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Belfast pub backing campaign to 'save independent music venues' amid coronavirus lockdown

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The American Bar is one of the small music venues at threat

The American Bar is one of the small music venues at threat

The American Bar is one of the small music venues at threat

A Belfast bar is teaming up with a charity campaigning to save small independent music venues here which it says are severely under threat amid coronavirus lockdown.

The American Bar in Dock Street, which is owned by Pedro Donald, has joined up with the Music Venue Trust. The organisation says more than 500 venues are at risk.

It says “the situation is dire, government support has been exhausted, and it now falls to artists, music fans, local communities and the wider industry to take action”.

Now, The American Bar says that the “current lockdown is proving to be a serious threat to their survival”.

“Small venues such as The American Bar support local and international music throughout the year, often running gigs at a loss. Artists, audiences and staff alike now need help.”

A new crowd-funding page has been set up in order to help raise cash in order to preserve the future of such venues.

“If we hit our target, and we can prevent the closure of our venue, everything above the amount we need will be donated to the Music Venue Trust GMV Crisis Fund to protect other venues just like ours, right across the country,” it says.

Speaking to Ulster Business last week, Pedro Donald – who also owns The Sunflower – said his staff would be paid at their full rate, from day one, before the announcement of the Government’s furlough scheme.

He says he’s dipping in to “rainy day money” to cover costs, and believes a phased opening could be one way of returning to business.

Mr Donald says while it could take a year, or more, he believes things will get back to where they were, but says the Government’s furlough scheme must be extended until businesses can reopen their doors.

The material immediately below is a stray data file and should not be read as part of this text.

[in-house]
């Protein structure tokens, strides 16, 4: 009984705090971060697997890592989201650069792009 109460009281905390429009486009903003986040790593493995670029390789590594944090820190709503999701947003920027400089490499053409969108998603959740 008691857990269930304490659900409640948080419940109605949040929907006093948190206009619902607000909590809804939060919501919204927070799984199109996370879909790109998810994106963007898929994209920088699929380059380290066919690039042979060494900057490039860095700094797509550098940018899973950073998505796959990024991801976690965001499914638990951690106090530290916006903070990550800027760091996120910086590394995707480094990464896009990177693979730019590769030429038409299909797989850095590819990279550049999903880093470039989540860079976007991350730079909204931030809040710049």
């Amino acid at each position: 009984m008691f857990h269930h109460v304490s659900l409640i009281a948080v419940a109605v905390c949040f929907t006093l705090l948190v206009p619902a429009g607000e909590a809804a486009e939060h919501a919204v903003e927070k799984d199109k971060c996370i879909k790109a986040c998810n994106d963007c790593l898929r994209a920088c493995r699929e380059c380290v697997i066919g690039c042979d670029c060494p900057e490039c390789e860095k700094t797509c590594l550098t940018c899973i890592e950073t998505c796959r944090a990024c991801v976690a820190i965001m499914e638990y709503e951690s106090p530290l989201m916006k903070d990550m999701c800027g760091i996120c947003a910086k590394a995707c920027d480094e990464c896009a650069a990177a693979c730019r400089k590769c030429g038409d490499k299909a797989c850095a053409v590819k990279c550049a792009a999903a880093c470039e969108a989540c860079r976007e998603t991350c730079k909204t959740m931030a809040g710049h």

“I have had several discussions with others in the trade. The answer is, we don’t know (what’s going to happen).

“I cant see how it opens, says, Monday morning, and it’s all back to normal. They may say, we can open gradually and limit numbers. For example, if we are licensed to have 100 people, we only allow 50.”

Mr Donald says his staff have been paid from day one. “I told them from day one, everyone is on full pay… we are dipping into rainy day money, which is what it’s for. But it means we can’t spend it on the pub – but that’s fine,” he said.

“Personally, I have been quite busy business wise. Checking in with suppliers, things like bin collection and cancelling things. We have sold all our beer and are clearing out stock. That’s for two reasons: to get some stock into cash and pay wages, and because the stock is going to go out-of-date.

“We are are all in same boat. It might take a year or two to get back to where we were, but I believe that will happen.

“I also think, people might take this opportunity to sell or retire, or if they were struggling, throw in the towel.

“I think we are strong enough, personally prepared enough, to see it through no matter what. It’s in the Government’s interest to keep things alive.”

The support page can be found here.